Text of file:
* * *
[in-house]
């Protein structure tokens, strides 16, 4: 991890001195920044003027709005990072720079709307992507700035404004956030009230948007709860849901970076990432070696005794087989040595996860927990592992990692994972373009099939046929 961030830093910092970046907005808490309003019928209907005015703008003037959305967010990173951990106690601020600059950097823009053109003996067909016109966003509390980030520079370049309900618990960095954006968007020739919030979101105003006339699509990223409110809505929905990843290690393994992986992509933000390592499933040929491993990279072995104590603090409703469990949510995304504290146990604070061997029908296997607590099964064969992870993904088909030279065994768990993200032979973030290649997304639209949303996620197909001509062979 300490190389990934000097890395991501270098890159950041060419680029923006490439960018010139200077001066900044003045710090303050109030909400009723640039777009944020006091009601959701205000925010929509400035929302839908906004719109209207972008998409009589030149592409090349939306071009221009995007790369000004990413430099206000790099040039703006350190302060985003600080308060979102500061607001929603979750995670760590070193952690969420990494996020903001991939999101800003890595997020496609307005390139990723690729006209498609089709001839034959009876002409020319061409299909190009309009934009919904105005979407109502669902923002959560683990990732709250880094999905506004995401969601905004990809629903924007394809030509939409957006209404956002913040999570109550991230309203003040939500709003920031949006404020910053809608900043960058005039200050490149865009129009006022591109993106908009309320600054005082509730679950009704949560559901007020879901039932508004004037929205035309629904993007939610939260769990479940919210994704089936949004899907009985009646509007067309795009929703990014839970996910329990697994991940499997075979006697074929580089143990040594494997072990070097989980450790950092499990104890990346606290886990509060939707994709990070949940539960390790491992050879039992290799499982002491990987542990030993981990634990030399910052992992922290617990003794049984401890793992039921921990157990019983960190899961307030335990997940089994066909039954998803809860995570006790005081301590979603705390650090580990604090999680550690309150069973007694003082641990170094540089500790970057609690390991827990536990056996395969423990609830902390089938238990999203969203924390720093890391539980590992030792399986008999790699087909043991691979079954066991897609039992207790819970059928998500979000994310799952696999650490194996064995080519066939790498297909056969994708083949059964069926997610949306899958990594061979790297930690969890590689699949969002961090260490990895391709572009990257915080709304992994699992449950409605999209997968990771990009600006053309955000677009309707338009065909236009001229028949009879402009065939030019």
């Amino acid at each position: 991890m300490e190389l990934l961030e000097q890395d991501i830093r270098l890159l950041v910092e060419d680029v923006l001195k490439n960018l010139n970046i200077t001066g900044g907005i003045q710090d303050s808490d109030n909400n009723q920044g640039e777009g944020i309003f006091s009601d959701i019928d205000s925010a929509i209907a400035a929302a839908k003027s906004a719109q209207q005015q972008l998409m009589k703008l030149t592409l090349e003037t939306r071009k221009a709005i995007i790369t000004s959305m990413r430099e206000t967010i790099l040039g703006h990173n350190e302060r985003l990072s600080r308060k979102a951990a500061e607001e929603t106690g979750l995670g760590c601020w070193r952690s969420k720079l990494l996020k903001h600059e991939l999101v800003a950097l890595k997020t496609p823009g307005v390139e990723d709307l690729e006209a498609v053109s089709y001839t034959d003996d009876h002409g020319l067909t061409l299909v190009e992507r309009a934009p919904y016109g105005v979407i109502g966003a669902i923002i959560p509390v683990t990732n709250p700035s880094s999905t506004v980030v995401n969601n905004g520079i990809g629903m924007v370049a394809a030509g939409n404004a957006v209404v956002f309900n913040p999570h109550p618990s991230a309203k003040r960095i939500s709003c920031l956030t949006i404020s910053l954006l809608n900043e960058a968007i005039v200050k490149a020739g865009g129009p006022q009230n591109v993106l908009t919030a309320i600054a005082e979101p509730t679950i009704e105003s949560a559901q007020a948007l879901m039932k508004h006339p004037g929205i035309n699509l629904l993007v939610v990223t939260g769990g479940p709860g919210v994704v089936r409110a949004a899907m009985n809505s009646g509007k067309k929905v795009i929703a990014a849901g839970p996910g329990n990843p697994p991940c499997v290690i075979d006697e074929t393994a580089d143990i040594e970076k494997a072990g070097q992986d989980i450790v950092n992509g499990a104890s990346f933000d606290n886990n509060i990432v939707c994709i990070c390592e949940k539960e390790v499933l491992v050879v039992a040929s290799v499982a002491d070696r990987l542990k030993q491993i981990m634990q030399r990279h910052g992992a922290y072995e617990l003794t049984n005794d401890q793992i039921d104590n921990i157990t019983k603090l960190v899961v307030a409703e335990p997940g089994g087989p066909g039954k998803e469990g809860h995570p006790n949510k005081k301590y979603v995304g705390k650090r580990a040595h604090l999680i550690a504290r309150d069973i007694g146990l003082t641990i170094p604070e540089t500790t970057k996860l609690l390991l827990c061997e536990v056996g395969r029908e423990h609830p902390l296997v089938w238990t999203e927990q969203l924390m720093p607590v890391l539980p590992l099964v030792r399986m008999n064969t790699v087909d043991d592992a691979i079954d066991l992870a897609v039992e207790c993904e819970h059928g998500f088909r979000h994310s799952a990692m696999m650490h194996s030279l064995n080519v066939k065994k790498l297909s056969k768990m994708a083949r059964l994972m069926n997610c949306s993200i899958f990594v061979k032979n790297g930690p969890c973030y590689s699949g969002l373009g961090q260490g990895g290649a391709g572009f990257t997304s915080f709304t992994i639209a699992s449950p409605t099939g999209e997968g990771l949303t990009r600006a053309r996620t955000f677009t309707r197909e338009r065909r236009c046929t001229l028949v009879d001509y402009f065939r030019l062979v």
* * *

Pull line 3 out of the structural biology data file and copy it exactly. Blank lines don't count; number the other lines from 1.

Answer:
């Amino acid at each position: 991890m300490e190389l990934l961030e000097q890395d991501i830093r270098l890159l950041v910092e060419d680029v923006l001195k490439n960018l010139n970046i200077t001066g900044g907005i003045q710090d303050s808490d109030n909400n009723q920044g640039e777009g944020i309003f006091s009601d959701i019928d205000s925010a929509i209907a400035a929302a839908k003027s906004a719109q209207q005015q972008l998409m009589k703008l030149t592409l090349e003037t939306r071009k221009a709005i995007i790369t000004s959305m990413r430099e206000t967010i790099l040039g703006h990173n350190e302060r985003l990072s600080r308060k979102a951990a500061e607001e929603t106690g979750l995670g760590c601020w070193r952690s969420k720079l990494l996020k903001h600059e991939l999101v800003a950097l890595k997020t496609p823009g307005v390139e990723d709307l690729e006209a498609v053109s089709y001839t034959d003996d009876h002409g020319l067909t061409l299909v190009e992507r309009a934009p919904y016109g105005v979407i109502g966003a669902i923002i959560p509390v683990t990732n709250p700035s880094s999905t506004v980030v995401n969601n905004g520079i990809g629903m924007v370049a394809a030509g939409n404004a957006v209404v956002f309900n913040p999570h109550p618990s991230a309203k003040r960095i939500s709003c920031l956030t949006i404020s910053l954006l809608n900043e960058a968007i005039v200050k490149a020739g865009g129009p006022q009230n591109v993106l908009t919030a309320i600054a005082e979101p509730t679950i009704e105003s949560a559901q007020a948007l879901m039932k508004h006339p004037g929205i035309n699509l629904l993007v939610v990223t939260g769990g479940p709860g919210v994704v089936r409110a949004a899907m009985n809505s009646g509007k067309k929905v795009i929703a990014a849901g839970p996910g329990n990843p697994p991940c499997v290690i075979d006697e074929t393994a580089d143990i040594e970076k494997a072990g070097q992986d989980i450790v950092n992509g499990a104890s990346f933000d606290n886990n509060i990432v939707c994709i990070c390592e949940k539960e390790v499933l491992v050879v039992a040929s290799v499982a002491d070696r990987l542990k030993q491993i981990m634990q030399r990279h910052g992992a922290y072995e617990l003794t049984n005794d401890q793992i039921d104590n921990i157990t019983k603090l960190v899961v307030a409703e335990p997940g089994g087989p066909g039954k998803e469990g809860h995570p006790n949510k005081k301590y979603v995304g705390k650090r580990a040595h604090l999680i550690a504290r309150d069973i007694g146990l003082t641990i170094p604070e540089t500790t970057k996860l609690l390991l827990c061997e536990v056996g395969r029908e423990h609830p902390l296997v089938w238990t999203e927990q969203l924390m720093p607590v890391l539980p590992l099964v030792r399986m008999n064969t790699v087909d043991d592992a691979i079954d066991l992870a897609v039992e207790c993904e819970h059928g998500f088909r979000h994310s799952a990692m696999m650490h194996s030279l064995n080519v066939k065994k790498l297909s056969k768990m994708a083949r059964l994972m069926n997610c949306s993200i899958f990594v061979k032979n790297g930690p969890c973030y590689s699949g969002l373009g961090q260490g990895g290649a391709g572009f990257t997304s915080f709304t992994i639209a699992s449950p409605t099939g999209e997968g990771l949303t990009r600006a053309r996620t955000f677009t309707r197909e338009r065909r236009c046929t001229l028949v009879d001509y402009f065939r030019l062979v």